Dura-Bond pipe plant in Steelton Pa is seeing a steady rise in work thanks to new natural gas pipelines
Joseph N. DiStefano writes for Philly.com:
"It has been a brutal 20 years" for eastern Pennsylvania steelmakers, and now the industry's growing again, says Wayne-based engineer James L. Barends, who built projects for Alcoa, DuPont, Merck and several of the region's current and former steel plants, and headed the investment group that made a final effort to save the late Phoenix Steel Co. pipe mill on the Schuylkill in the 1990s.
"It is wonderful to see something go right for industry," Barends told me, noting how government approvals of East Coast and Midwest pipeline projects -- and President Trump's order that they use American pipe -- means jobs for Pennsylvania manufacturers like Jason Norris' family-owned Dura-Bond, which my colleague Andrew Maykuth recently profiled here. See also here.
"The potential benefits that will ripple from the new pipelines in Pennsylvania are actually pretty large and wide spread," and Dura-Bond, based in Duquesne, Pa., "is first in line," since it has updated Bethlehem Steel's former pipe mill in Steelton, between Harrisburg and the Pennsylvania Turnpike bridge over the Susquehanna.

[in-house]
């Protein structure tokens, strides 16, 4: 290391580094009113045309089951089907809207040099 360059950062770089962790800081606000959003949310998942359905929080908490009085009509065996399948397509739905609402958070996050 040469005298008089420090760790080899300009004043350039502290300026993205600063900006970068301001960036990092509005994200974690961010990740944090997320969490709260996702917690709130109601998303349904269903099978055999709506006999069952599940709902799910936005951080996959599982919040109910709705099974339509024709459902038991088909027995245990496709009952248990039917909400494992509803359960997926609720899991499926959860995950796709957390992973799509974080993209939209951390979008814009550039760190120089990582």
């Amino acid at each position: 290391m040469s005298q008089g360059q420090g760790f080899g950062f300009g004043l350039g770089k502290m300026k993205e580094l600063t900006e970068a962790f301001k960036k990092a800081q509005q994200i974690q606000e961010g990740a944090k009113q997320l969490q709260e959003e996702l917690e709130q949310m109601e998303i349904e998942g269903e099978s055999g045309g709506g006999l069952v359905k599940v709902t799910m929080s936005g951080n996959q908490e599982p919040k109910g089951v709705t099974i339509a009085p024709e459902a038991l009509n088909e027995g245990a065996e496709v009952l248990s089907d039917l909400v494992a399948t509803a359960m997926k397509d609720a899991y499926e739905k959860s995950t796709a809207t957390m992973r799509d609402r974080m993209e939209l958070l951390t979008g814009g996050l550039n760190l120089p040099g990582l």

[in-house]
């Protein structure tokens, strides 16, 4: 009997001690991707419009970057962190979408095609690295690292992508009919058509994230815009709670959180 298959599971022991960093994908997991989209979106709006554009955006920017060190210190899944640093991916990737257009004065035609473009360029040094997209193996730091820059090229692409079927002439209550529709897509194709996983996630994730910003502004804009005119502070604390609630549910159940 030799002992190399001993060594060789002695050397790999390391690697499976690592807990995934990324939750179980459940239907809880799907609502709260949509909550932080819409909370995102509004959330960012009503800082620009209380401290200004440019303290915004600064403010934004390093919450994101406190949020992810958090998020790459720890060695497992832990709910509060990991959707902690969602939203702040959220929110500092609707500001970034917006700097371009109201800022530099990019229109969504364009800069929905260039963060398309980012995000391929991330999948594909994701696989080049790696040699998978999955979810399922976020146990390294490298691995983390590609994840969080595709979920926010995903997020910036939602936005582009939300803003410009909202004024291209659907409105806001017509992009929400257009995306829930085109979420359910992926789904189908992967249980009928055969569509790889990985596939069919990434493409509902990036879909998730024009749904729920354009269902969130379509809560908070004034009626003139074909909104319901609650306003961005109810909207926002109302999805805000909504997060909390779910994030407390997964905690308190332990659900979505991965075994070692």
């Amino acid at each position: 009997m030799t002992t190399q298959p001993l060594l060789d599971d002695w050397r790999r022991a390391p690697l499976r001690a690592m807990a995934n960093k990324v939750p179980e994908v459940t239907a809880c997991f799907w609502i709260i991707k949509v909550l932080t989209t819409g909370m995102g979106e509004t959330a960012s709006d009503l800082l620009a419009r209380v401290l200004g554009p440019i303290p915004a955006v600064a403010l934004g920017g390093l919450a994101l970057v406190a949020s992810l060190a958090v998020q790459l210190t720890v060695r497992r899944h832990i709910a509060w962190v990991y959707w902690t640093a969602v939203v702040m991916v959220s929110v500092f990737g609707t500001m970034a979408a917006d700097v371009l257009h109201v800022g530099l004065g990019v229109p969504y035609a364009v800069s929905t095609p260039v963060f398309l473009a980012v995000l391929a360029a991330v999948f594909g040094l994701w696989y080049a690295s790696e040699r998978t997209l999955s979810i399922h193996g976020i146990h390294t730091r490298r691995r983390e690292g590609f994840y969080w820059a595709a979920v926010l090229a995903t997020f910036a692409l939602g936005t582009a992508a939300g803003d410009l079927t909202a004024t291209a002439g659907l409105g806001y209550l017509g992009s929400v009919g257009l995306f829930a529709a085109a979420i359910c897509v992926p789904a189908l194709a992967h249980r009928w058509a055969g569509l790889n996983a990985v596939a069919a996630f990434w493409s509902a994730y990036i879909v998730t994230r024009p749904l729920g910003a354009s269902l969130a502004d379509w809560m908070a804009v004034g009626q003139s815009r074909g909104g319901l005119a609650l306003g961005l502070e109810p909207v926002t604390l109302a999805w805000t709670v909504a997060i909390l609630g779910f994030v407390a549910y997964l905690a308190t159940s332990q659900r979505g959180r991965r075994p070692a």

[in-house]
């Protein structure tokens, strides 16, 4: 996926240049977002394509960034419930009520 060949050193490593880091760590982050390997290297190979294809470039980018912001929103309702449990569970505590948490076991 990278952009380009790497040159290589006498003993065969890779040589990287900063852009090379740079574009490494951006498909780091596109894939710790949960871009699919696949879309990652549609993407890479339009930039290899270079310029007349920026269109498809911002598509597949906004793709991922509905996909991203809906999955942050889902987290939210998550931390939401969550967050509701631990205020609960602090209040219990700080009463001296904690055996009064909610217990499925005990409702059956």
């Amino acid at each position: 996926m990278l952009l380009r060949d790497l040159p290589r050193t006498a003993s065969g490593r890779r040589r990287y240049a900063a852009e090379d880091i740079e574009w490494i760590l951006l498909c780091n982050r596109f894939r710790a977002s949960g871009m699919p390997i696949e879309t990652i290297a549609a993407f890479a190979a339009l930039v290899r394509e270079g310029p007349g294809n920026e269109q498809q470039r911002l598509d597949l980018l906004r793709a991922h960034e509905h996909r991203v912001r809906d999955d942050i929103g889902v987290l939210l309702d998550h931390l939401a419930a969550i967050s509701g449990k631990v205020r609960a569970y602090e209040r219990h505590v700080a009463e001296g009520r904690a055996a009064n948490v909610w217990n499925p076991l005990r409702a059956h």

Steelton "is the same pipe mill that provided the pipe for the Trans Alaska pipeline and hundreds of others projects over four decades," notes Barends. "They are one of the biggest U-and-O-ing pipe mills in the world, and they have seen a steady rise in work" as gas and oil exploration returned to Pennsylvania. To make steel pipe, steel plate is pressed into a U shape, then sealed into an O.
The Steelton pipe mill "was idle, but sound and needed upgrades, when Dura-Bond took it over (2003). Dura-Bond modernized the facility and reopened it. They recently announced they are hiring 150 people for a second shift and will supply the line pipe for the Atlantic Sunrise pipeline." Dura-Bond has also prepares pipe for Sunoco Logistics' Mariner pipelines.
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